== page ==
Reports for precision agriculture decisions. Image via
Reports for precision agriculture decisions. Image via

Combining a drone-mounted sensor with analytic software, the Israeli company Sensilize is launching what it calls the future of precision agriculture.

The emerging field of precision agriculture is based on observing, measuring and responding to crops with smart technology. Drones — also called unmanned aerial vehicles (UAV) or unmanned aerial systems (UAS) – are giving farmers new possibilities, such as crop-dusting without a plane, but can also be integrated with smart technology.

Sensilize uses a micro-UAS platform to map fields with an integrated application-driven sensor called Robin-Eye, whose eight-band calibrated sensor provides ultra-high-resolution multispectral images of vegetation in almost all light conditions.

Sensilize’s cloud-based Robin-Mind software automatically analyzes these images and then – within 24 hours — provides the farmer with a true color image of the area as well as interpreted maps to enable optimal decisions to enhance efficiency, maximize yield and minimize resources.

Sensilize was founded at the beginning of 2013 by Yoav Zur and Robi Stark, who have doctorates and nearly 20 years of experience in environmental remote sensing and mapping of vegetation, soil and water quality. Their previous remote sensing-based company was acquired by Elbit Systems in 2008. After leaving Elbit, they spent a year meeting with agronomists in Israel and other countries to pinpoint market needs before founding Sensilize.

The Robin system takes precision agriculture to a new level.
The Robin system takes precision agriculture to a new level.

“Our background is in remote sensing, not agronomy or aviation,” Stark explains to ISRAEL21c. “We are bridging the gap between engineers and users.”

The first generation of the Robin system (the sensor and the analysis software) is now in pilot trials through partnerships with big farming and research operations. These trials will provide Sensilize with valuable feedback from actual users before the final version of the system is introduced to the global market in June, says Stark, who was at Israel’s annual AgriVest ag-tech conference on April 27.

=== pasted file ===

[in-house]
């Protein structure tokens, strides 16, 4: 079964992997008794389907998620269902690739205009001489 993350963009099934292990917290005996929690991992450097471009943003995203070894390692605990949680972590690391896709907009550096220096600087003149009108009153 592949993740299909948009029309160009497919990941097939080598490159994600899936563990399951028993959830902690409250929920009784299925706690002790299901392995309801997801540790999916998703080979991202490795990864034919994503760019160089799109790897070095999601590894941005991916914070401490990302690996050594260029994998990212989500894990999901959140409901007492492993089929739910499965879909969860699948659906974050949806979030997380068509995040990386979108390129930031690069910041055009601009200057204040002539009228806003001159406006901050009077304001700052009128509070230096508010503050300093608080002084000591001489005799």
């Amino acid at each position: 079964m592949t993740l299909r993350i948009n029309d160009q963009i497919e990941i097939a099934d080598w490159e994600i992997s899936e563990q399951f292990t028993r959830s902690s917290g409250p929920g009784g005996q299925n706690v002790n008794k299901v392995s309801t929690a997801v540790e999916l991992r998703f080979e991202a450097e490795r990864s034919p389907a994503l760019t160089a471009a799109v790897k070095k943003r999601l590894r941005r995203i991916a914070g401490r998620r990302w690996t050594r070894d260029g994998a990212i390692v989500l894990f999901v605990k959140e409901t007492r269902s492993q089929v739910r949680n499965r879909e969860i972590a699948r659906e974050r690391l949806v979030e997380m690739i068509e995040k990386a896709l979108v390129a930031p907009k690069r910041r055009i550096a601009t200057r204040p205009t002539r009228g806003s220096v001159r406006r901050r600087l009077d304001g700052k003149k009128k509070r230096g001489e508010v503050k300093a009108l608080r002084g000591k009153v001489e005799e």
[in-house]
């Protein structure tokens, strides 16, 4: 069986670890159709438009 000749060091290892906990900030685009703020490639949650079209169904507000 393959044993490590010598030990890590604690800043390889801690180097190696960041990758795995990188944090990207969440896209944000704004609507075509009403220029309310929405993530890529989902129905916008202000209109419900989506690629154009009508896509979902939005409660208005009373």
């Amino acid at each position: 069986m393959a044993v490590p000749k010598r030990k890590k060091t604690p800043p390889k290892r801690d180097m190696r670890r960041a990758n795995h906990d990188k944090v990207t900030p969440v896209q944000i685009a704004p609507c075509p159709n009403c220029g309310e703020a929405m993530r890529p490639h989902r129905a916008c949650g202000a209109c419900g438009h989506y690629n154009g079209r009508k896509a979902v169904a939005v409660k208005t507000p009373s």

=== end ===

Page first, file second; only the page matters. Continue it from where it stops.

Agriculture and utilities

It’s not only farmers who are driving early sales of the Robin system.

“One of the big markets using vegetation mapping is the utilities industry,”  he says.

“Utility companies spend millions on maintenance, and they need a more efficient way of determining when to trim foliage growing near their infrastructure. So we already have two clients in Europe, one mapping highways and another mapping railroads. Between agriculture and utilities, we have requests coming from all over.”

Stark says Sensilize is positioned to fill a gap in advanced vegetation mapping by providing and analyzing key data. “We take it from A to Z, from data collection to analysis and, most importantly, how to manage and distribute the data. Part of Robin-Mind is web-based management software addressing the needs of the user and flight operator.”

He believes the company’s uniqueness lies in the scientific background of its team. “Yoav and I have both made mistakes and had a lot of successes in the past, and we have put everything we’ve learned along the way, all our knowhow and experience, in all aspects of our system,” he says.

Over the course of the first six months, they developed their prototype and tested it in Israel, Canada, and Sweden. The current product has been tested in Israel, Chile, the UK, France, and soon in South Africa and the United States.

Right now, Robin-Eye employs a 600-gram, eight-band multispectral sensor capable of mapping all the reflected color pigments that tell the story of vegetation condition. Remote sensing systems rely on light energy that is either diffusely reflected (scattered) or emitted from the surface being monitored.

“Most systems used in agricultural imaging today are digital cameras, not calibrated sensors. With calibration, one can fly on a sunny day or a cloudy day and compare data over the long term to map trends and disease,” says Stark.The user can select the most appropriate time to acquire the imagery.

The system is built in Israel of mainly off-the-shelf components and Israeli-developed software. Robin is open to accept and share with additional and external datasets.

“Our main focus is the user; simplicity, practicality, and availability have been taken into consideration from the design stage while keeping a cost-efficient solution in order to provide significant value to the user,” he says.

Sensilize is one of many promising Israeli companies getting the attention of investors in agriculture technology.

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